You know that old joke? A traveler lost in the Scottish countryside stops a local farmer and asks him which way to Aberdeen, and the farmer replies “Och, if I were going to Aberdeen, I wouldna start from here”.
We feel that way a lot in life. I don’t think it’s only artists – anyone who has far-reaching goals has at some point thought to themselves, ‘if I wanted to get to that level of achievement, I wouldn’t start from here.’ The gap between your current position and your ultimate goal seems so big, you feel there have got to be some more intermediate steps between your messy reality and you actually starting to work towards your ideal.
But there aren’t.
Every time you tell yourself ‘I’ll start working on this seriously as soon as I……’, you are procrastinating. You don’t need a studio. You don’t need better pens. You don’t need better quality paper. You don’t need more time. You don’t need to take another course. You don’t need to browse the web for more inspiration.
You need to do at least one thing every day that moves you closer to where you want to be. Draw something, sketch something, color something, post something online, reach out to a new potential client. You don’t have to do all of these. Don’t finish a piece if there’s not enough time. Just start it. A started piece will beckon to be finished.
I follow a lot of artists across social media and I love to see pretty photos from their beautiful, airy, paint-flecked studios. I love that vision of an artist as someone whose world is made of gorgeous art supplies and streaming sunlight. But the fact that most artists who share their workspace are the ones who do have photogenic workspaces means that you start to imagine that this is the ‘right’ way to be an artist. That you need to invest in all these things before you can really start. Know who doesn’t share their workspace pics? Those of us who work on cluttered desks surrounded by empty tea mugs and errant Lego bricks. Those who draw their linework on the backs of misprinted office documents. Those who sketch with pencils they picked up in random hotel rooms.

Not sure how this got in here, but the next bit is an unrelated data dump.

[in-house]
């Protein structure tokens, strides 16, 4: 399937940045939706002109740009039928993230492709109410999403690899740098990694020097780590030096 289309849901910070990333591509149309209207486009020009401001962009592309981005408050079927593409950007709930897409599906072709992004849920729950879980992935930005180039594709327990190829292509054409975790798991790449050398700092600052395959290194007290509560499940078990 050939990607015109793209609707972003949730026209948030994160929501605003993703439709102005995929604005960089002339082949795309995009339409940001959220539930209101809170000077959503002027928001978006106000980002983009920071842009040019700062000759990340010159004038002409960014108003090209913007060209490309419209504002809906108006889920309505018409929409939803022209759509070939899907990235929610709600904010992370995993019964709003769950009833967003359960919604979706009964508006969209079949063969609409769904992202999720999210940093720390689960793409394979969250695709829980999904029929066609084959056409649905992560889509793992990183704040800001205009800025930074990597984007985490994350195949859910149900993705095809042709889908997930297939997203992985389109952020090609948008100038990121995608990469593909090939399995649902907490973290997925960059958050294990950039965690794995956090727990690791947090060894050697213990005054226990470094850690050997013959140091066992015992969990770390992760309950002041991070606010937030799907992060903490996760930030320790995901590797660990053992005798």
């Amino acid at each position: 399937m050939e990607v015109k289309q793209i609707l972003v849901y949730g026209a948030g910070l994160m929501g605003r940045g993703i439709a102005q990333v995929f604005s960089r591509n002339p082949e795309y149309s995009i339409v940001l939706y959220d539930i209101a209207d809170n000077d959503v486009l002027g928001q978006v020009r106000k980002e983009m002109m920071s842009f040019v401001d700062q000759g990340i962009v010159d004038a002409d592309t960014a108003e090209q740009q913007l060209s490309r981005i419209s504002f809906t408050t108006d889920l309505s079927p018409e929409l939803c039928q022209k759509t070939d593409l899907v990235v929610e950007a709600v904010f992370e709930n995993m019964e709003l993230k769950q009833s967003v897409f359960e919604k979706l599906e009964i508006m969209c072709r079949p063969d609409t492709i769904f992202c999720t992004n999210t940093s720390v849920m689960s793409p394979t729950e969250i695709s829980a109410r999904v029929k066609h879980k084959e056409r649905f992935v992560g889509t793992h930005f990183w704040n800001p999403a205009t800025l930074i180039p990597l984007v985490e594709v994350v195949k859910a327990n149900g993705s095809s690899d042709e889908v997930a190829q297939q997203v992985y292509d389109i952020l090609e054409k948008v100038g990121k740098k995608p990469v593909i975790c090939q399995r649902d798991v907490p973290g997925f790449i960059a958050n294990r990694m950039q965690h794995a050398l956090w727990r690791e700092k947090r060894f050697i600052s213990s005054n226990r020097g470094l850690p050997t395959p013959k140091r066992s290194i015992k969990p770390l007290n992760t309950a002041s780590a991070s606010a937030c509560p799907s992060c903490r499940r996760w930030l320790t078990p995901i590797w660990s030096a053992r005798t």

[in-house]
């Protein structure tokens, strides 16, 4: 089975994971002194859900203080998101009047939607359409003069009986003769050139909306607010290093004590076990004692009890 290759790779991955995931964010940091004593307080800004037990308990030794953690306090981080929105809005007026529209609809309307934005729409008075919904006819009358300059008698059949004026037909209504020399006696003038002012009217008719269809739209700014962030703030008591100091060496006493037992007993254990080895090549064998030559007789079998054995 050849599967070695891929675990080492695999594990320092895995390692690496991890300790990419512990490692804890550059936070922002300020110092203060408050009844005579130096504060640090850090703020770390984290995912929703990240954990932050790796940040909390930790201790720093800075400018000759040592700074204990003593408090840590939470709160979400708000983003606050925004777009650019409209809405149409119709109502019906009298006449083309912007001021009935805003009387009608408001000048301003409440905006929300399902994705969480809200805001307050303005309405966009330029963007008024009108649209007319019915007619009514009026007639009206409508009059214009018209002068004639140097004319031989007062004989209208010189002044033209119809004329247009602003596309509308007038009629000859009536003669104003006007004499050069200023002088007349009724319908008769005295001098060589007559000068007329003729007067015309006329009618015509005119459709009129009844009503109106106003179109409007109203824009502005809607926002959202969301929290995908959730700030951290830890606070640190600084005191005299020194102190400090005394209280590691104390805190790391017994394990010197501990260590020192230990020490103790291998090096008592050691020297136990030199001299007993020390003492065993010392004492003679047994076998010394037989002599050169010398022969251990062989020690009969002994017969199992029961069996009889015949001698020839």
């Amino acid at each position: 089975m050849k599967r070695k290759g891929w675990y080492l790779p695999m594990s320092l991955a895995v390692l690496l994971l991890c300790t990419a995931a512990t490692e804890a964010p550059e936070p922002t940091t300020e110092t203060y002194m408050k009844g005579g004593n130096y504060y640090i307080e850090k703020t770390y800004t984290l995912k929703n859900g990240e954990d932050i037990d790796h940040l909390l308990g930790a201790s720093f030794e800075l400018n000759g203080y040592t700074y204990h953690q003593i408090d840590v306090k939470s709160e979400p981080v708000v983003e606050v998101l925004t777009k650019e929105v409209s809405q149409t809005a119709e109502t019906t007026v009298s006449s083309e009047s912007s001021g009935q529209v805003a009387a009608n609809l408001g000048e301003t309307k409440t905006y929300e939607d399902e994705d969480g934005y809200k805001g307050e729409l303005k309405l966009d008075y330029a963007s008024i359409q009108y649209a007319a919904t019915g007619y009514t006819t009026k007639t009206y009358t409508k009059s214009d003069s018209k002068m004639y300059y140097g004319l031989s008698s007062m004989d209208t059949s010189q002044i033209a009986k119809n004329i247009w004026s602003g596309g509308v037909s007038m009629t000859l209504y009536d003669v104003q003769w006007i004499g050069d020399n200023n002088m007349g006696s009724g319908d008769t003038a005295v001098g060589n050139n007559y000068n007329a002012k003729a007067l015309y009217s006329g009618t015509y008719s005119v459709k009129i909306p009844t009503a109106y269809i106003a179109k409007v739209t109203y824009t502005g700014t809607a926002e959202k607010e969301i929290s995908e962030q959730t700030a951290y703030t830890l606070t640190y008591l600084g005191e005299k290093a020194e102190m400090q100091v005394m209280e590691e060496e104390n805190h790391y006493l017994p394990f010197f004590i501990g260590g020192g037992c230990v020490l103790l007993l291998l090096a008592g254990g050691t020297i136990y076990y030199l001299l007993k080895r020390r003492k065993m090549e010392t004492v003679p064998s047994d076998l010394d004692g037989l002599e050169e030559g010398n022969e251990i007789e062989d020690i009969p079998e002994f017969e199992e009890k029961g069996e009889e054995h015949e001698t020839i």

I confess. My drawing conditions are deeply uninspiring. I do draw on the backs of misprinted documents. I have nothing to contribute to ‘what’s your favorite micron pen’ debates. If you walked past my work desk while I wasn’t there drawing, you’d never guess anything arty ever happens there at all. This is partly circumstance and partly character, and it will certainly change as my art career moves further. But the key is this – I can still make kickass art. I can still make things I’m proud of. I can still make things that sell, and that make clients happy.
Don’t ever tell yourself you are not a ‘real’ artist because you don’t look like one from the outside. Start from where you are. Be relentless about it. And squeeze some little step forward into every single day. Not just an art-related thing – any action that moves you a fraction of an inch closer to where you want to be in five years. And inch by inch, you’ll get there.
It doesn’t matter how slow you are, as long as you don’t stop.
Do you ever struggle with that feeling that you need to spend more time ‘preparing’ for reaching your goals before you start to go after them? How do you combat it? Let me know in the comments!!
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